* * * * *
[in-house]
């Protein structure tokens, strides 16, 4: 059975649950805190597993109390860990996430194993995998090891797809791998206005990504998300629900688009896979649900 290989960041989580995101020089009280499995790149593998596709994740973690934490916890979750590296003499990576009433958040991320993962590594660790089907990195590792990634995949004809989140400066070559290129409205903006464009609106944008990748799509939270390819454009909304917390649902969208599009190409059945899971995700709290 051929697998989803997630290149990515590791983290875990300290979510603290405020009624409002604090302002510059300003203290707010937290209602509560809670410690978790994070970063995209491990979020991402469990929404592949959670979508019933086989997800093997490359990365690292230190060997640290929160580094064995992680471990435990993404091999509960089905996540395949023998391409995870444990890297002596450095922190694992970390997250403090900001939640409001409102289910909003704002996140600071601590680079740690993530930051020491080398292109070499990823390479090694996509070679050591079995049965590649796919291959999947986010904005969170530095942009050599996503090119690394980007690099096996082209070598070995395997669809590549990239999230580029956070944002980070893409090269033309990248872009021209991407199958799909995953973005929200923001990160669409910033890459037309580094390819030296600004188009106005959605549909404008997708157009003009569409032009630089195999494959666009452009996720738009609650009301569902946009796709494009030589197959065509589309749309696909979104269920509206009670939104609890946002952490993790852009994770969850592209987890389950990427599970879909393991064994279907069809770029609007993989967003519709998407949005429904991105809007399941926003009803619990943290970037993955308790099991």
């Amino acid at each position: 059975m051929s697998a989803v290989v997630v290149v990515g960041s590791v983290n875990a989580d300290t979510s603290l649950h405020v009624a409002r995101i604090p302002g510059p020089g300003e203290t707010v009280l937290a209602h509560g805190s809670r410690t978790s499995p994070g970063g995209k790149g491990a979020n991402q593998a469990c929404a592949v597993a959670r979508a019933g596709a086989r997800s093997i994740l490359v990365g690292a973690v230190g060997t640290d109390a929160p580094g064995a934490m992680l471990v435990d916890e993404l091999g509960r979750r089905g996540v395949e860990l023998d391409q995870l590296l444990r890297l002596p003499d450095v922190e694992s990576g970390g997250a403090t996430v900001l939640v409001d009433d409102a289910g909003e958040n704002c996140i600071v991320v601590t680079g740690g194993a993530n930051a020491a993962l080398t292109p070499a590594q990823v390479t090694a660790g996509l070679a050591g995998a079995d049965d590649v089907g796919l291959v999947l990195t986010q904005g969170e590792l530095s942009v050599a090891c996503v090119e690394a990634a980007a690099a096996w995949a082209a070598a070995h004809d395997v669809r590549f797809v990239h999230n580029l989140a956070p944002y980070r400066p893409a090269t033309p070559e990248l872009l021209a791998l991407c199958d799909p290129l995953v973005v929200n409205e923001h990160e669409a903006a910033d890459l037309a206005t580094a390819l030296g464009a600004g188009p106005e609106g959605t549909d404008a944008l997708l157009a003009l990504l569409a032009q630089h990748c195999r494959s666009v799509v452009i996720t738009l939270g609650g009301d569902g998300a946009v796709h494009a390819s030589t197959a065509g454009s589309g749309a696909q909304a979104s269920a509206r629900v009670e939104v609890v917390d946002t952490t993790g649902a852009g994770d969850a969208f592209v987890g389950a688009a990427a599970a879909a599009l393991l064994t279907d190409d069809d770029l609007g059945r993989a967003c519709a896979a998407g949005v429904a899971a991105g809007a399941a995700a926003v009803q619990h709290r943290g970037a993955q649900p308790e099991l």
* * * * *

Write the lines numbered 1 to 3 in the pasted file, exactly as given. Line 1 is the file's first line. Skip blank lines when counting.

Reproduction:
[in-house]
């Protein structure tokens, strides 16, 4: 059975649950805190597993109390860990996430194993995998090891797809791998206005990504998300629900688009896979649900 290989960041989580995101020089009280499995790149593998596709994740973690934490916890979750590296003499990576009433958040991320993962590594660790089907990195590792990634995949004809989140400066070559290129409205903006464009609106944008990748799509939270390819454009909304917390649902969208599009190409059945899971995700709290 051929697998989803997630290149990515590791983290875990300290979510603290405020009624409002604090302002510059300003203290707010937290209602509560809670410690978790994070970063995209491990979020991402469990929404592949959670979508019933086989997800093997490359990365690292230190060997640290929160580094064995992680471990435990993404091999509960089905996540395949023998391409995870444990890297002596450095922190694992970390997250403090900001939640409001409102289910909003704002996140600071601590680079740690993530930051020491080398292109070499990823390479090694996509070679050591079995049965590649796919291959999947986010904005969170530095942009050599996503090119690394980007690099096996082209070598070995395997669809590549990239999230580029956070944002980070893409090269033309990248872009021209991407199958799909995953973005929200923001990160669409910033890459037309580094390819030296600004188009106005959605549909404008997708157009003009569409032009630089195999494959666009452009996720738009609650009301569902946009796709494009030589197959065509589309749309696909979104269920509206009670939104609890946002952490993790852009994770969850592209987890389950990427599970879909393991064994279907069809770029609007993989967003519709998407949005429904991105809007399941926003009803619990943290970037993955308790099991």
């Amino acid at each position: 059975m051929s697998a989803v290989v997630v290149v990515g960041s590791v983290n875990a989580d300290t979510s603290l649950h405020v009624a409002r995101i604090p302002g510059p020089g300003e203290t707010v009280l937290a209602h509560g805190s809670r410690t978790s499995p994070g970063g995209k790149g491990a979020n991402q593998a469990c929404a592949v597993a959670r979508a019933g596709a086989r997800s093997i994740l490359v990365g690292a973690v230190g060997t640290d109390a929160p580094g064995a934490m992680l471990v435990d916890e993404l091999g509960r979750r089905g996540v395949e860990l023998d391409q995870l590296l444990r890297l002596p003499d450095v922190e694992s990576g970390g997250a403090t996430v900001l939640v409001d009433d409102a289910g909003e958040n704002c996140i600071v991320v601590t680079g740690g194993a993530n930051a020491a993962l080398t292109p070499a590594q990823v390479t090694a660790g996509l070679a050591g995998a079995d049965d590649v089907g796919l291959v999947l990195t986010q904005g969170e590792l530095s942009v050599a090891c996503v090119e690394a990634a980007a690099a096996w995949a082209a070598a070995h004809d395997v669809r590549f797809v990239h999230n580029l989140a956070p944002y980070r400066p893409a090269t033309p070559e990248l872009l021209a791998l991407c199958d799909p290129l995953v973005v929200n409205e923001h990160e669409a903006a910033d890459l037309a206005t580094a390819l030296g464009a600004g188009p106005e609106g959605t549909d404008a944008l997708l157009a003009l990504l569409a032009q630089h990748c195999r494959s666009v799509v452009i996720t738009l939270g609650g009301d569902g998300a946009v796709h494009a390819s030589t197959a065509g454009s589309g749309a696909q909304a979104s269920a509206r629900v009670e939104v609890v917390d946002t952490t993790g649902a852009g994770d969850a969208f592209v987890g389950a688009a990427a599970a879909a599009l393991l064994t279907d190409d069809d770029l609007g059945r993989a967003c519709a896979a998407g949005v429904a899971a991105g809007a399941a995700a926003v009803q619990h709290r943290g970037a993955q649900p308790e099991l």